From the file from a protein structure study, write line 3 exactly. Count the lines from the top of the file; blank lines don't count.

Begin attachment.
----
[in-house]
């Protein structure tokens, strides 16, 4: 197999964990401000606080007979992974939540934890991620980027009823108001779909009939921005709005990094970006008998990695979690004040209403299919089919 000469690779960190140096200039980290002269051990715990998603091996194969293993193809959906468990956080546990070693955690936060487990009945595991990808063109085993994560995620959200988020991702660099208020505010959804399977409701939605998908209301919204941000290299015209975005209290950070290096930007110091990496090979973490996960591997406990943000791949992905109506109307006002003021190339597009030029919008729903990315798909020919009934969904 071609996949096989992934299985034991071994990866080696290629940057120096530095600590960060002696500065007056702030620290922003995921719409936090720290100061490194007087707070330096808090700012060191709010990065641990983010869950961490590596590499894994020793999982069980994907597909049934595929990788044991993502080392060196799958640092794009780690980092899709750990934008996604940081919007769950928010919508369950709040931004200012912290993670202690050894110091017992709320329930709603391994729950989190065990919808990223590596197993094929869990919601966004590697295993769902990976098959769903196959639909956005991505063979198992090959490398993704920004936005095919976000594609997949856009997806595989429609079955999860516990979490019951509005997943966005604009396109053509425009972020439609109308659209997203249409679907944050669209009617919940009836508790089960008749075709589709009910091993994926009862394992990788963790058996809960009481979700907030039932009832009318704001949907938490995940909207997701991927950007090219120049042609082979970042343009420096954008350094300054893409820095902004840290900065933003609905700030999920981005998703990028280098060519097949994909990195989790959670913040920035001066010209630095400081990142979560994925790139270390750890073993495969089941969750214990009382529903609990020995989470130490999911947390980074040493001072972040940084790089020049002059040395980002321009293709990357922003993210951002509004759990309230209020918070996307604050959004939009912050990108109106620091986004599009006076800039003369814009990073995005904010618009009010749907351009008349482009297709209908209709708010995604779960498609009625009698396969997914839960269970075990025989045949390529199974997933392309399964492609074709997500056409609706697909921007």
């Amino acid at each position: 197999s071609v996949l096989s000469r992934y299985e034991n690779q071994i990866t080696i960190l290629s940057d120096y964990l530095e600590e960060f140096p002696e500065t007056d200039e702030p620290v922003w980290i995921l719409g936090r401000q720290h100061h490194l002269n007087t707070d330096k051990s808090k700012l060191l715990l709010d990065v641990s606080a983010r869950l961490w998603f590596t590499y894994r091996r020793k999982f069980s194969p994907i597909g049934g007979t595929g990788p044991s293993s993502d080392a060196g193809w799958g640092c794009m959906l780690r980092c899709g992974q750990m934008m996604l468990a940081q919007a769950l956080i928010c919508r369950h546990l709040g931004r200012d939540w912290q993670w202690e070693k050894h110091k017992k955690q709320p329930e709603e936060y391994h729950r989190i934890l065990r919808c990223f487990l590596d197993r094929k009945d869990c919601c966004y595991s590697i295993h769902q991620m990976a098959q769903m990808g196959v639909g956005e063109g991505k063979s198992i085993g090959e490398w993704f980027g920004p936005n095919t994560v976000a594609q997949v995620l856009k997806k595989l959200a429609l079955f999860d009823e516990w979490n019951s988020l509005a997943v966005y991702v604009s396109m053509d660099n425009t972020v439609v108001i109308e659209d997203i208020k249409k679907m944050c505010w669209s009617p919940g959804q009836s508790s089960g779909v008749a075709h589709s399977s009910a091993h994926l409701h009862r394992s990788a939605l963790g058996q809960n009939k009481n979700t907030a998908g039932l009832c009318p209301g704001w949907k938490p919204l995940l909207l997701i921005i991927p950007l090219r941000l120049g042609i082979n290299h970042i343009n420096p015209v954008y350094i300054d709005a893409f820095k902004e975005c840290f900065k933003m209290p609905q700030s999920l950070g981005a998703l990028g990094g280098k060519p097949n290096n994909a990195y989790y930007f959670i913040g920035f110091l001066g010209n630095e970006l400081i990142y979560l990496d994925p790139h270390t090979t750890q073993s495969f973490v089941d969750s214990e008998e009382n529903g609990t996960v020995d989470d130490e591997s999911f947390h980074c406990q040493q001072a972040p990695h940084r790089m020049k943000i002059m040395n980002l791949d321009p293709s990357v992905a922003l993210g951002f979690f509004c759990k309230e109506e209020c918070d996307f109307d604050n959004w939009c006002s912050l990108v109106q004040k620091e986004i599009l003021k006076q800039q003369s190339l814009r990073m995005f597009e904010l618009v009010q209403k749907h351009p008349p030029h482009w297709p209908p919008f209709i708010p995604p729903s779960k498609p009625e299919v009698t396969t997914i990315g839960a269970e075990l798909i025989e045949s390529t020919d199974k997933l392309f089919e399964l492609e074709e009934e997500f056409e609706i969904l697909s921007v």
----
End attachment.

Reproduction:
């Amino acid at each position: 197999s071609v996949l096989s000469r992934y299985e034991n690779q071994i990866t080696i960190l290629s940057d120096y964990l530095e600590e960060f140096p002696e500065t007056d200039e702030p620290v922003w980290i995921l719409g936090r401000q720290h100061h490194l002269n007087t707070d330096k051990s808090k700012l060191l715990l709010d990065v641990s606080a983010r869950l961490w998603f590596t590499y894994r091996r020793k999982f069980s194969p994907i597909g049934g007979t595929g990788p044991s293993s993502d080392a060196g193809w799958g640092c794009m959906l780690r980092c899709g992974q750990m934008m996604l468990a940081q919007a769950l956080i928010c919508r369950h546990l709040g931004r200012d939540w912290q993670w202690e070693k050894h110091k017992k955690q709320p329930e709603e936060y391994h729950r989190i934890l065990r919808c990223f487990l590596d197993r094929k009945d869990c919601c966004y595991s590697i295993h769902q991620m990976a098959q769903m990808g196959v639909g956005e063109g991505k063979s198992i085993g090959e490398w993704f980027g920004p936005n095919t994560v976000a594609q997949v995620l856009k997806k595989l959200a429609l079955f999860d009823e516990w979490n019951s988020l509005a997943v966005y991702v604009s396109m053509d660099n425009t972020v439609v108001i109308e659209d997203i208020k249409k679907m944050c505010w669209s009617p919940g959804q009836s508790s089960g779909v008749a075709h589709s399977s009910a091993h994926l409701h009862r394992s990788a939605l963790g058996q809960n009939k009481n979700t907030a998908g039932l009832c009318p209301g704001w949907k938490p919204l995940l909207l997701i921005i991927p950007l090219r941000l120049g042609i082979n290299h970042i343009n420096p015209v954008y350094i300054d709005a893409f820095k902004e975005c840290f900065k933003m209290p609905q700030s999920l950070g981005a998703l990028g990094g280098k060519p097949n290096n994909a990195y989790y930007f959670i913040g920035f110091l001066g010209n630095e970006l400081i990142y979560l990496d994925p790139h270390t090979t750890q073993s495969f973490v089941d969750s214990e008998e009382n529903g609990t996960v020995d989470d130490e591997s999911f947390h980074c406990q040493q001072a972040p990695h940084r790089m020049k943000i002059m040395n980002l791949d321009p293709s990357v992905a922003l993210g951002f979690f509004c759990k309230e109506e209020c918070d996307f109307d604050n959004w939009c006002s912050l990108v109106q004040k620091e986004i599009l003021k006076q800039q003369s190339l814009r990073m995005f597009e904010l618009v009010q209403k749907h351009p008349p030029h482009w297709p209908p919008f209709i708010p995604p729903s779960k498609p009625e299919v009698t396969t997914i990315g839960a269970e075990l798909i025989e045949s390529t020919d199974k997933l392309f089919e399964l492609e074709e009934e997500f056409e609706i969904l697909s921007v």